Vannadine

For many teens, high school can be rough. Those who are brave enough to be different and don't go along with the crowd are often made fun of and feel ostracized.

"In high school, I got made fun of for the way I dressed and the way I talked and really for who I was,” said Evan Crowley a freshman at the University of Central Oklahoma. “I was finally able to turn what everyone was saying against me into something positive.”

Crowley has taken his high school experiences and turned them into a positive musical force. In 2005, he joined a newly forming local rock band called Vannadine and became the lead singer.

But his interest in music began many years ago. As a child, Crowley recalls standing on his back porch, belting out tunes to his backyard where his love for music grew into his life's passion. In eighth grade, he took up playing the guitar. He was a member of the choir during his junior and senior years at Putnam City High School and even took private lessons from the choir instructor to prepare himself for a future in music.

It was in high school that Crowley began writing songs. On weekends, away from school, he was able to find an outlet to write about things bothering him, in turn create his own type of therapy. Because of his experiences, he is now able to help others find comfort through the lyrics he's written for Vannadine.

Before joining Vannadine, Crowley toured across the United States with Subseven, a Christian rock band, where he played lead guitar and sang backup vocals. He appeared in Subseven's last music video in 2005 where they recorded, "Hold On." The video was filmed from the Green Door in Oklahoma City and was the last show for Subseven and appeared on MTV2.

Majoring in graphic design at UCO, Crowley hopes to use his expertise to help promote Vannadine and propel it into mega mainstream status someday.

The name, Vannadine, was coined from a former guitar player, John, after the band sat around throwing out ideas and trying to come up with a unique name that sounded catchy.

"We felt like that name was made from scratch and completely fit our situation because we didn't sound like anyone that had ever been recorded," said Crowley who recently stepped down from lead vocalist and now sings backup and plays guitar.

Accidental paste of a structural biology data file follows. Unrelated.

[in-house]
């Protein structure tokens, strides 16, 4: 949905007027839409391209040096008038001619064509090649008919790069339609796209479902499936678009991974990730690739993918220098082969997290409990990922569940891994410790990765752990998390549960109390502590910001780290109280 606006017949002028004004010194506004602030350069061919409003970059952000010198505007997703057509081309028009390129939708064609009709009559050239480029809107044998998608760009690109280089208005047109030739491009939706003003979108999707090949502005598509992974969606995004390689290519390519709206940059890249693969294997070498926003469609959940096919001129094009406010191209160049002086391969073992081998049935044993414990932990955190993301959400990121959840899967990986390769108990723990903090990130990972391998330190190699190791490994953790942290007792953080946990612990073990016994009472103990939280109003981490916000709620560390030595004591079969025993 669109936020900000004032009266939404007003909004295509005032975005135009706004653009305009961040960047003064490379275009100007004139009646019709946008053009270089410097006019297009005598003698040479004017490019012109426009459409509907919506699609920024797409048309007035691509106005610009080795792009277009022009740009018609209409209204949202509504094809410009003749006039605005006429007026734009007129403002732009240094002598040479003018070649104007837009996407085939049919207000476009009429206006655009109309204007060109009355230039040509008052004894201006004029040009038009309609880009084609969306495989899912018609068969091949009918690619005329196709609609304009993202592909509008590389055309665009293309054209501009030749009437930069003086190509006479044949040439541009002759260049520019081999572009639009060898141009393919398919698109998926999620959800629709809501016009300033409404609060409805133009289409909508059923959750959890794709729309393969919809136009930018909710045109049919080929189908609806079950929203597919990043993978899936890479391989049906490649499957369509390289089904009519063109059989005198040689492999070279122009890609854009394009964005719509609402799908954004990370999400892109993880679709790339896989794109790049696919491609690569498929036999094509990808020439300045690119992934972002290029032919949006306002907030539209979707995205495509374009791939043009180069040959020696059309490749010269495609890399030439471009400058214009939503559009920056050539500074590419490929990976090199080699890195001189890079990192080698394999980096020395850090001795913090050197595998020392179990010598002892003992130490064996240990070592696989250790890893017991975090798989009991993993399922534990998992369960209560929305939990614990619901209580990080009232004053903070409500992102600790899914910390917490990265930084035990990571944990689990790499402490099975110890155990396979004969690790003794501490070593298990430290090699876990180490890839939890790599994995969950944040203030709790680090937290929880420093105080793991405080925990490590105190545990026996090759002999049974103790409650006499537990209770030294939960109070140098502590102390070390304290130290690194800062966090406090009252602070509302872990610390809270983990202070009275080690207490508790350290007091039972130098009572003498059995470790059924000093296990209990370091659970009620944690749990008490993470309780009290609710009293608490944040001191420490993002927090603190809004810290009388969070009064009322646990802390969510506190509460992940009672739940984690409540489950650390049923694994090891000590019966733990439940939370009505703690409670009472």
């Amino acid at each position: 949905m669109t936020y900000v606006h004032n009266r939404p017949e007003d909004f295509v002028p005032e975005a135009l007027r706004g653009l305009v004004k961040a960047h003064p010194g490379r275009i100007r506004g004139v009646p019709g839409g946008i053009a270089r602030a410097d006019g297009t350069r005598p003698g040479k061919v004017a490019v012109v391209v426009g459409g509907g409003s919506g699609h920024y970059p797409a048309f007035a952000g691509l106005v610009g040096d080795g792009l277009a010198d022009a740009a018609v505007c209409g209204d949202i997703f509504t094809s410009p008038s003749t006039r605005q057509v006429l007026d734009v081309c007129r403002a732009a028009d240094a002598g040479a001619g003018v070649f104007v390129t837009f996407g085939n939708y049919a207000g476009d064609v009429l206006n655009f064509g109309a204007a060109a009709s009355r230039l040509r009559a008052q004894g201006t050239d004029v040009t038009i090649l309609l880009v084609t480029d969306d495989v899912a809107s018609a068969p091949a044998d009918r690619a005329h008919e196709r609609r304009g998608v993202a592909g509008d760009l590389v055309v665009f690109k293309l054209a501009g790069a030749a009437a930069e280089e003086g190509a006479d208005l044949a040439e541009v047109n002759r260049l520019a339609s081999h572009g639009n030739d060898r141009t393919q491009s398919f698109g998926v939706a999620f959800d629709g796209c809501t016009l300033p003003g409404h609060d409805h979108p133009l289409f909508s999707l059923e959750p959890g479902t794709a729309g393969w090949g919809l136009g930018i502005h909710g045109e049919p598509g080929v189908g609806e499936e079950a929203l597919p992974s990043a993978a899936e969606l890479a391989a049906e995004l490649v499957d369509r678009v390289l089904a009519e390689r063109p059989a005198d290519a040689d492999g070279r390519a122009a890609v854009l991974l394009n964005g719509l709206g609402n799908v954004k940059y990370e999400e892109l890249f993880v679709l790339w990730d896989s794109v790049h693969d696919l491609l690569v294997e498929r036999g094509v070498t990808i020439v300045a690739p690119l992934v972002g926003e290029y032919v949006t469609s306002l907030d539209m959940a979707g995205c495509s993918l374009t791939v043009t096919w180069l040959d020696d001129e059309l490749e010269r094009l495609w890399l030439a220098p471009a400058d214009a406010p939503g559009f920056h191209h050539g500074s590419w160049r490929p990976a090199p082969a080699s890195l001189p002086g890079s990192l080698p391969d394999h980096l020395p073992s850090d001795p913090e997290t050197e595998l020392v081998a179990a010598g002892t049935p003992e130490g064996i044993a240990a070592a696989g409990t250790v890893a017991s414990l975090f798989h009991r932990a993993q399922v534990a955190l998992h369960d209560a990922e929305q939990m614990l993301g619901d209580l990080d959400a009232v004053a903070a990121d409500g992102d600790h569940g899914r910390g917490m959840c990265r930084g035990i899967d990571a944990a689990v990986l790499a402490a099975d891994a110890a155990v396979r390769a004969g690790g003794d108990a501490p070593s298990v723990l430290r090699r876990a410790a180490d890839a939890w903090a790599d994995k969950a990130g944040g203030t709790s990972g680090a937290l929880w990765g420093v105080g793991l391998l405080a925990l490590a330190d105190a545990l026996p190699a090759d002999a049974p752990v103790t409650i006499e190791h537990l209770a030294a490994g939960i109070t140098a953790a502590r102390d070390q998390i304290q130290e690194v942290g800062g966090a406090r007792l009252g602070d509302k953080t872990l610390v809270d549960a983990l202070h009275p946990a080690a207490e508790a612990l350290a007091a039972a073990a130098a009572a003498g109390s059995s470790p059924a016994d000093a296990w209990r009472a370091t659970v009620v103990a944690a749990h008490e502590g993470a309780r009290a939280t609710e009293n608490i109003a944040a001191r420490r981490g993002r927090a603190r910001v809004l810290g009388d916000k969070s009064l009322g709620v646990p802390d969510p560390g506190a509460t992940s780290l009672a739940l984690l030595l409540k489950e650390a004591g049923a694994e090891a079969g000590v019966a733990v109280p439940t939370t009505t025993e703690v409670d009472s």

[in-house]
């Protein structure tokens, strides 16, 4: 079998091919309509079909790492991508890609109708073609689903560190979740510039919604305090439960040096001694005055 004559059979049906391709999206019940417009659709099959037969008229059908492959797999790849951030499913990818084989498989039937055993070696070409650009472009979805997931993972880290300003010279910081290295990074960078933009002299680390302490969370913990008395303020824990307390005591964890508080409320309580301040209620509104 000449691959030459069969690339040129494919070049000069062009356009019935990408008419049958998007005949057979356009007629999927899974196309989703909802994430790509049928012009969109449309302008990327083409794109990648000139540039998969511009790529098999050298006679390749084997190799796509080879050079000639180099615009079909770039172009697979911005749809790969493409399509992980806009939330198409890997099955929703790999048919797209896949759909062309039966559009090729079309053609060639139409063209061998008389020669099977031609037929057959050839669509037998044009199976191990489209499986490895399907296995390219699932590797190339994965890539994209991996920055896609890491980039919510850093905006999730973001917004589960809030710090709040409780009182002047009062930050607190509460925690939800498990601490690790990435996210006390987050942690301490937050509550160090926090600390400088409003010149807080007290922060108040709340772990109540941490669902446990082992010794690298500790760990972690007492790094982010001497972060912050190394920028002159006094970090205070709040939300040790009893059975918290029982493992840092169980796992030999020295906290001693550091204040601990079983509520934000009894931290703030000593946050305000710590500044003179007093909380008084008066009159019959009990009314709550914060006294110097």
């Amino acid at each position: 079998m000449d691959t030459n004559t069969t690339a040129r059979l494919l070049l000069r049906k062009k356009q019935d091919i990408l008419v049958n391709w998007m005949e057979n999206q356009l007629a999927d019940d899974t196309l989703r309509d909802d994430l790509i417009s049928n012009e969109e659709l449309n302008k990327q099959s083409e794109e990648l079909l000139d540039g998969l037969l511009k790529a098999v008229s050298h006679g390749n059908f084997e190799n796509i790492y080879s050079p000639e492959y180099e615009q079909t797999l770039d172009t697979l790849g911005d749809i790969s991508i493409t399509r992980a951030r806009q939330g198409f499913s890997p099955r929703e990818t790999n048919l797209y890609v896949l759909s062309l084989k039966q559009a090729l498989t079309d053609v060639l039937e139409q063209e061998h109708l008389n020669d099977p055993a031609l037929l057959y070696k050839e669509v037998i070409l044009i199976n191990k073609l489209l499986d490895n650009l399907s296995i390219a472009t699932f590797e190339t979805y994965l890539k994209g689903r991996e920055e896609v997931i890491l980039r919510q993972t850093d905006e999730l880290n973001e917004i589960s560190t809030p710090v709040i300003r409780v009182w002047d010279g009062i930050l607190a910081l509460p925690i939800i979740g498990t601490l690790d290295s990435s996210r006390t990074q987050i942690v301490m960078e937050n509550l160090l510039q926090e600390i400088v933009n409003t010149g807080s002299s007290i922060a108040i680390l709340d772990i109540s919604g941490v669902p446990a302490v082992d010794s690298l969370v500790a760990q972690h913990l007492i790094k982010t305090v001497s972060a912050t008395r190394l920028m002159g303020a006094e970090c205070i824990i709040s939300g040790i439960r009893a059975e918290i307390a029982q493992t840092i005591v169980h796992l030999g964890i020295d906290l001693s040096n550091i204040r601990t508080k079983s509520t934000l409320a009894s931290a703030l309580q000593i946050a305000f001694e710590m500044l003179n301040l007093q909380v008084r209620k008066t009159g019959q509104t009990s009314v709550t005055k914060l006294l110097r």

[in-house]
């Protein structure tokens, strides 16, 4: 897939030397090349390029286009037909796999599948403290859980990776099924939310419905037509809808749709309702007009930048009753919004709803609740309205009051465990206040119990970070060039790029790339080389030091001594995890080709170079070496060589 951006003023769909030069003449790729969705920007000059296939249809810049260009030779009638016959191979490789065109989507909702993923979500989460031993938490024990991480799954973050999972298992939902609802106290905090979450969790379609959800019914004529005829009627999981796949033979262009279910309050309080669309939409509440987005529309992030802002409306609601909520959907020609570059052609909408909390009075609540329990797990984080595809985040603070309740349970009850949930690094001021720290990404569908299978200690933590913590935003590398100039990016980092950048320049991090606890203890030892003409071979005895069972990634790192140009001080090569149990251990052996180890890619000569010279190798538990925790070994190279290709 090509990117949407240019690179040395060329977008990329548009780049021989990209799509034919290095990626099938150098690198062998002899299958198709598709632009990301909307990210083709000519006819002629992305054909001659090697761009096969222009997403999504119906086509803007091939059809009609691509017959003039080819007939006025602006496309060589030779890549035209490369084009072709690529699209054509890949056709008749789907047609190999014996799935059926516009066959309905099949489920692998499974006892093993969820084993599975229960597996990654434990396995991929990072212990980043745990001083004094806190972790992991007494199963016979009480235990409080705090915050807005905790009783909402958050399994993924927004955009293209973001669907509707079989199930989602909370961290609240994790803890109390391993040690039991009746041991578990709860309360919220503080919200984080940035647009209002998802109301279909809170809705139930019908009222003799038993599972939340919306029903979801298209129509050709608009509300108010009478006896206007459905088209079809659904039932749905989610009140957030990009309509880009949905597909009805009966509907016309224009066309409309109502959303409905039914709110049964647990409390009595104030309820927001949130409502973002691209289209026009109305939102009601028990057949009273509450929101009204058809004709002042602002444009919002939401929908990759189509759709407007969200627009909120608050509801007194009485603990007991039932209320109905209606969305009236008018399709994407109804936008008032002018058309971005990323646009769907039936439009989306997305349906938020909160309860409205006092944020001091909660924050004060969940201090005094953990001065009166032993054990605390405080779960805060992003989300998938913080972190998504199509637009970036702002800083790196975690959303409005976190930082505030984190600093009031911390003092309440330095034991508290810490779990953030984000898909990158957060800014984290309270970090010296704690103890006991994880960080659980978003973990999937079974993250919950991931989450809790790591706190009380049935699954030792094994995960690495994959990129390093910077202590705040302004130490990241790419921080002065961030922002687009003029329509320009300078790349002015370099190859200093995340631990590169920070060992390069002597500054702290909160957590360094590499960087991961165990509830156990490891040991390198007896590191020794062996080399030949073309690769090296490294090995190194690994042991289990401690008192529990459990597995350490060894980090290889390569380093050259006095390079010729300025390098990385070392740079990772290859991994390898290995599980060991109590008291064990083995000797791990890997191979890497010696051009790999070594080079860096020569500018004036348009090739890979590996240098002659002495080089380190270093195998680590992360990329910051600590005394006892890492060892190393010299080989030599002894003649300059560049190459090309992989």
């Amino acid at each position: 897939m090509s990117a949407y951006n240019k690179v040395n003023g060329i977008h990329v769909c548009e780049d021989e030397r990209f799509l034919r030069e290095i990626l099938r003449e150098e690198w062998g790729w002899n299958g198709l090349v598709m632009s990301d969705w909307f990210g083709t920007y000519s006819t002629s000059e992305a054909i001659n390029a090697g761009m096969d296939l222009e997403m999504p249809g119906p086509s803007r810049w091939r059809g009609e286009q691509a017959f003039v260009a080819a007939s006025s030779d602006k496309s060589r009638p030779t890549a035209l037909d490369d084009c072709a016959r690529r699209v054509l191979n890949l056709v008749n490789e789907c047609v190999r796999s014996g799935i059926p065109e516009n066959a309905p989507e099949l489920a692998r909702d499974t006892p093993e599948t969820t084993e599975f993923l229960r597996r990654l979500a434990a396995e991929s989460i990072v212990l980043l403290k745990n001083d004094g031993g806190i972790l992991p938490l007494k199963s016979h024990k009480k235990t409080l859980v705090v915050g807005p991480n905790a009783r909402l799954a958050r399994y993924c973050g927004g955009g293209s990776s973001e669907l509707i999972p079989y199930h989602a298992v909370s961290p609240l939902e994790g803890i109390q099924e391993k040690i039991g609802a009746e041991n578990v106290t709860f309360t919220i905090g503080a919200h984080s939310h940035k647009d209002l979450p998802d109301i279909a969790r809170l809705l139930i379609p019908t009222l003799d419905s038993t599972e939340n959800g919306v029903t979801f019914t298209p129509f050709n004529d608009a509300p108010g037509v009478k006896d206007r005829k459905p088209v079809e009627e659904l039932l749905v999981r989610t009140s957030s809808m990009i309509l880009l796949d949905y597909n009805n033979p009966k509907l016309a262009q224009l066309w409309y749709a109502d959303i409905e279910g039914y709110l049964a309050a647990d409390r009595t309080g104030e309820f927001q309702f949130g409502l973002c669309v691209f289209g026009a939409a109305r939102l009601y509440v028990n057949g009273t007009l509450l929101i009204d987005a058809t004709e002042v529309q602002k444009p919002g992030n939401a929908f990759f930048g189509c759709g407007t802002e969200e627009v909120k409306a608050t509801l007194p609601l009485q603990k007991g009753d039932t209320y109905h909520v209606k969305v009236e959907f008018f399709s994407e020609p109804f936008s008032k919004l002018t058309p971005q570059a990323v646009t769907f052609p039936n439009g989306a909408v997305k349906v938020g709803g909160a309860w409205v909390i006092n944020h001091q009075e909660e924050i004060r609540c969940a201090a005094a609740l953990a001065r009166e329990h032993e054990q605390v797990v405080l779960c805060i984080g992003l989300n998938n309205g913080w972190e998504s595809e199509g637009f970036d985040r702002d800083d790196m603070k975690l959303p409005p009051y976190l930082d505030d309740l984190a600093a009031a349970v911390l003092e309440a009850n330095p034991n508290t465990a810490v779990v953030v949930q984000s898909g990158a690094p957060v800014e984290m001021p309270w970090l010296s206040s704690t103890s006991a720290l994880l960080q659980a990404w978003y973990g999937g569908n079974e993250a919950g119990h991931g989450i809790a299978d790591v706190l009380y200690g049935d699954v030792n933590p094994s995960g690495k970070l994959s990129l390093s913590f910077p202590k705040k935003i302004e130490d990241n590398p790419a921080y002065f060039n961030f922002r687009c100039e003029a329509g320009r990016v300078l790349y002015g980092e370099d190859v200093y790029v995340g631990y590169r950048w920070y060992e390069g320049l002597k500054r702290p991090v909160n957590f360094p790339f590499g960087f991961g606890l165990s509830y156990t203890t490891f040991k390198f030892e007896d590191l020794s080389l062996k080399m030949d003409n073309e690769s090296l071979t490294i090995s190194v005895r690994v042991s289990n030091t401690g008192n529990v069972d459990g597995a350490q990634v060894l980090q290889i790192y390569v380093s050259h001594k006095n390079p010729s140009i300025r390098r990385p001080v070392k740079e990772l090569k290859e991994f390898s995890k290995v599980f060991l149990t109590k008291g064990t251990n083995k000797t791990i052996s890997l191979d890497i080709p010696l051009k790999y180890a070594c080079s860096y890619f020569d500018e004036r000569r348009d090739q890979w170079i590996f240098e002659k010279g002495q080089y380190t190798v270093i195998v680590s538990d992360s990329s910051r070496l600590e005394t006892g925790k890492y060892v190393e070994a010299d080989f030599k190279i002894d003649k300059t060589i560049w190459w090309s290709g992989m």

In the past, he sang passionately about frustrations he's had with modern day culture and how he thought things were going horribly in politics. He believed many people weren’t watching the news anymore and wanted to apply such things for people to relate to.

Recently, Vannadine has had a big shift in the message they project as they now have a new lead vocalist, Tim, who brings a unique R & B vibe to the band. Crowley jokes that the reason he stepped down as lead vocalist is that Tim is a lot better looking than he is.

Other members of Vannadine include: Cameron Bergeron, lead guitar and ukulele; Josiah Tullis, guitar; Josh Tullis, tambourine; Caleb Tullis, cymbals, drums and cowbell; and Jim Cain who conducts the vivid light array.


The band members are currently writing songs that focus on messages about telling others to do what makes them happy and to follow their own way.

"Our social structure and our status mean there are a lot of people who are going to judge you and find what's wrong with you," explained Crowley. "I feel like people are beautiful just the way they are."

Vannadine is a unique rock band, liberally flavoring their music with a mixture of musical genres. Each band member is diverse in what he listens to. Additionally, they also take their rock music and add a dance element and incorporate some Latin fusion parts into it.

"We really enjoy music you can dance to and something that has a little spice to it and is not so normal but still maintains a catchy, pop sound overall," said Crowley.

Another unique feature is that Vannadine brings its own light show to every stage so that fans can take part in the experience, which feels more like a production.

Crowley is proudest when he is performing and hopes fans will leave feeling encouraged, having found relief and solace through Vannadine's music.

"I can have like the worst week of my life and go on stage one night … and by the end, I feel completely relieved of everything that's bothering me. I would like to share that with everybody who comes to our show and I would like everybody to feel the same way," said Crowley.

Because of the positive messages behind Vannadine lyrics, they often play at local churches and other venues such as the Conservatory and The Bricktown Ballroom.

For performance dates and information on Vannadine, visit their website at www.vannadine.com.

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